Running lines, I get fairly tired of listening to coaches’ talk about the importance of running lines without really understanding what they are talking about or indeed what they are observing.
Rehearsing running lines either with or without the ball is in my opinion a complete waste of time. What is important to practice, and to understand is recognition and reaction. For it is in understanding these two components that running lines become easier to execute.
Let’s look first at the ball carrier. What do you want him to do? Execute some fancy move? Well that might well be the call or plan, but more important is to recognise what is in front of him.
The ball carriers job is first and foremost to move the defence around and create space. It really is as simple as that. It is then up to the support runners to recognise the space that has been created and run a line into that space.
The biggest mistake I see when I observe coaches running sessions on running lines is they tend to simply coach running at or away from an inside or outside shoulder in a drill. This in itself does not engage the defender; in fact most defence coaches would find this easy to defend especially at the highest level. Neither does it really engage the ball carrier in a decision making process that he will face in the chaos of a game.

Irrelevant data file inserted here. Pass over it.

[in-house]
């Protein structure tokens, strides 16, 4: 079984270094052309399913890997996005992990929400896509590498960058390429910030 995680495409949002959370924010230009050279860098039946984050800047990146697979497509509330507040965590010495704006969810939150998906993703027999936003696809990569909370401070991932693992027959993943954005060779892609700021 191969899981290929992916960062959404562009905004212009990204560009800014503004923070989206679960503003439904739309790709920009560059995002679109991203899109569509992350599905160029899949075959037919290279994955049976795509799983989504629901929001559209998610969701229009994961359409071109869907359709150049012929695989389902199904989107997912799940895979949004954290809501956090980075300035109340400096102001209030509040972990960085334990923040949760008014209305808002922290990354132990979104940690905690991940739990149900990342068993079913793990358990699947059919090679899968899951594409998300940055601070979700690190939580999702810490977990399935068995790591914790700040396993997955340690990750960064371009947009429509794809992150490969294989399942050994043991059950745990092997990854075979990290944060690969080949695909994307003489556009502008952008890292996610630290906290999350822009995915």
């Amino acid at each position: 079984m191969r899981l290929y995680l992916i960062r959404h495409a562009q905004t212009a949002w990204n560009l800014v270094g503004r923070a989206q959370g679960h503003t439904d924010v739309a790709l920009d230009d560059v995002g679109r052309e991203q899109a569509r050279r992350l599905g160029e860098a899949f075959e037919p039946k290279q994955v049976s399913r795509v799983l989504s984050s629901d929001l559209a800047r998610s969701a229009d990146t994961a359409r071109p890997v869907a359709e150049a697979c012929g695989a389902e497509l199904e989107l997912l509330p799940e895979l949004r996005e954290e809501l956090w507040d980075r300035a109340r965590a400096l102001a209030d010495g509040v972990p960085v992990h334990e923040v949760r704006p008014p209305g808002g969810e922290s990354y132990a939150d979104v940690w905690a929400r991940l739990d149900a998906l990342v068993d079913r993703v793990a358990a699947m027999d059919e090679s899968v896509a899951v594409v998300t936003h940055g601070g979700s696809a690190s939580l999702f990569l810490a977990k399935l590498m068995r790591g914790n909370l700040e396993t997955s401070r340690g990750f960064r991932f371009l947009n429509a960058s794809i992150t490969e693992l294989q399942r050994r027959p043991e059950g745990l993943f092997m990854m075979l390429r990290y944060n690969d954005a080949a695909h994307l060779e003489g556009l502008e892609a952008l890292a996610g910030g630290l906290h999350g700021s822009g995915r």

What is more difficult to defend is when the ball carrier moves directly at the defender to engage. Once engaged movement away from either shoulder especially if done at a differing tempo will move the defender and create space.
For the support runner it’s a similar story. Look to engage a defender, recognise the ball carriers movement and then cut either an inside or outside line as late as possible into the space created.
I know that traditionally in coach education we have tended to coach this as 2 v 1 or 3 v 2. These days I know many coaches who introduce this as 1 v 1 (moving a defender), before moving on to the more realistic 2 v 2 and 3 v 3. Even better introduce the skill in a TGFU formatted game which mimics the conditions of the real game. This allows the players the opportunity to explore and problem solve in a non-prescriptive environment.